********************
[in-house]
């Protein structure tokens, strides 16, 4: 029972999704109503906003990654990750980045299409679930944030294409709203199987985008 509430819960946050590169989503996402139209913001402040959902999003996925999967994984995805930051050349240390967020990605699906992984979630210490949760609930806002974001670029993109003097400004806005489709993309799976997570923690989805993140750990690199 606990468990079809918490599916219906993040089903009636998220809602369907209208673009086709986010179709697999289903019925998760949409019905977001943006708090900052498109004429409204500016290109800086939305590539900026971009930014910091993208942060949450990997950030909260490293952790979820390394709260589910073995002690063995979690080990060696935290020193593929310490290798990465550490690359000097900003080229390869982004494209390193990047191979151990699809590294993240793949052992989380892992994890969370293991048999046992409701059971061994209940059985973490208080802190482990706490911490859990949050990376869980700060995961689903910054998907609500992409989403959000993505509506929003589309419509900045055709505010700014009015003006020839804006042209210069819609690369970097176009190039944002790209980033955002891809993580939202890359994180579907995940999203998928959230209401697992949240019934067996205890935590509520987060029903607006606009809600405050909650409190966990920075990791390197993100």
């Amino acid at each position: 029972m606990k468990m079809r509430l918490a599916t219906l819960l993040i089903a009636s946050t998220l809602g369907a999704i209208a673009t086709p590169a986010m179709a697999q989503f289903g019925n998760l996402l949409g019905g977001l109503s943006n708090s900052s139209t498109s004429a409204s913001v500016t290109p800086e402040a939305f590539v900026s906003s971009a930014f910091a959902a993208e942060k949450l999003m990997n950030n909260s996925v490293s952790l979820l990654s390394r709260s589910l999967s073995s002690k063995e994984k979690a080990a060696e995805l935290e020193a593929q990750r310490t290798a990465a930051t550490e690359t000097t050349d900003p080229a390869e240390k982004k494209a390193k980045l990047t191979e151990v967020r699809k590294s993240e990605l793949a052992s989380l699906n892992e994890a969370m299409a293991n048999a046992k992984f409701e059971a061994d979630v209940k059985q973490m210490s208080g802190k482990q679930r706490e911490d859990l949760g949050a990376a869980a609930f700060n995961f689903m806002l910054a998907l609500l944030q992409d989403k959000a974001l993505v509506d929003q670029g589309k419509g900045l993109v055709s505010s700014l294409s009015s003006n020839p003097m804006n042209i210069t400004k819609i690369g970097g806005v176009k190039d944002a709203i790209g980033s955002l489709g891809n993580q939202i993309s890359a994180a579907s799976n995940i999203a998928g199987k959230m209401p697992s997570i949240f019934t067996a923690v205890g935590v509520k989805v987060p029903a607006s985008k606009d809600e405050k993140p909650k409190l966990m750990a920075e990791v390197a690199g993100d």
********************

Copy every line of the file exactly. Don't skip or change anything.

[in-house]
């Protein structure tokens, strides 16, 4: 029972999704109503906003990654990750980045299409679930944030294409709203199987985008 509430819960946050590169989503996402139209913001402040959902999003996925999967994984995805930051050349240390967020990605699906992984979630210490949760609930806002974001670029993109003097400004806005489709993309799976997570923690989805993140750990690199 606990468990079809918490599916219906993040089903009636998220809602369907209208673009086709986010179709697999289903019925998760949409019905977001943006708090900052498109004429409204500016290109800086939305590539900026971009930014910091993208942060949450990997950030909260490293952790979820390394709260589910073995002690063995979690080990060696935290020193593929310490290798990465550490690359000097900003080229390869982004494209390193990047191979151990699809590294993240793949052992989380892992994890969370293991048999046992409701059971061994209940059985973490208080802190482990706490911490859990949050990376869980700060995961689903910054998907609500992409989403959000993505509506929003589309419509900045055709505010700014009015003006020839804006042209210069819609690369970097176009190039944002790209980033955002891809993580939202890359994180579907995940999203998928959230209401697992949240019934067996205890935590509520987060029903607006606009809600405050909650409190966990920075990791390197993100």
């Amino acid at each position: 029972m606990k468990m079809r509430l918490a599916t219906l819960l993040i089903a009636s946050t998220l809602g369907a999704i209208a673009t086709p590169a986010m179709a697999q989503f289903g019925n998760l996402l949409g019905g977001l109503s943006n708090s900052s139209t498109s004429a409204s913001v500016t290109p800086e402040a939305f590539v900026s906003s971009a930014f910091a959902a993208e942060k949450l999003m990997n950030n909260s996925v490293s952790l979820l990654s390394r709260s589910l999967s073995s002690k063995e994984k979690a080990a060696e995805l935290e020193a593929q990750r310490t290798a990465a930051t550490e690359t000097t050349d900003p080229a390869e240390k982004k494209a390193k980045l990047t191979e151990v967020r699809k590294s993240e990605l793949a052992s989380l699906n892992e994890a969370m299409a293991n048999a046992k992984f409701e059971a061994d979630v209940k059985q973490m210490s208080g802190k482990q679930r706490e911490d859990l949760g949050a990376a869980a609930f700060n995961f689903m806002l910054a998907l609500l944030q992409d989403k959000a974001l993505v509506d929003q670029g589309k419509g900045l993109v055709s505010s700014l294409s009015s003006n020839p003097m804006n042209i210069t400004k819609i690369g970097g806005v176009k190039d944002a709203i790209g980033s955002l489709g891809n993580q939202i993309s890359a994180a579907s799976n995940i999203a998928g199987k959230m209401p697992s997570i949240f019934t067996a923690v205890g935590v509520k989805v987060p029903a607006s985008k606009d809600e405050k993140p909650k409190l966990m750990a920075e990791v390197a690199g993100d």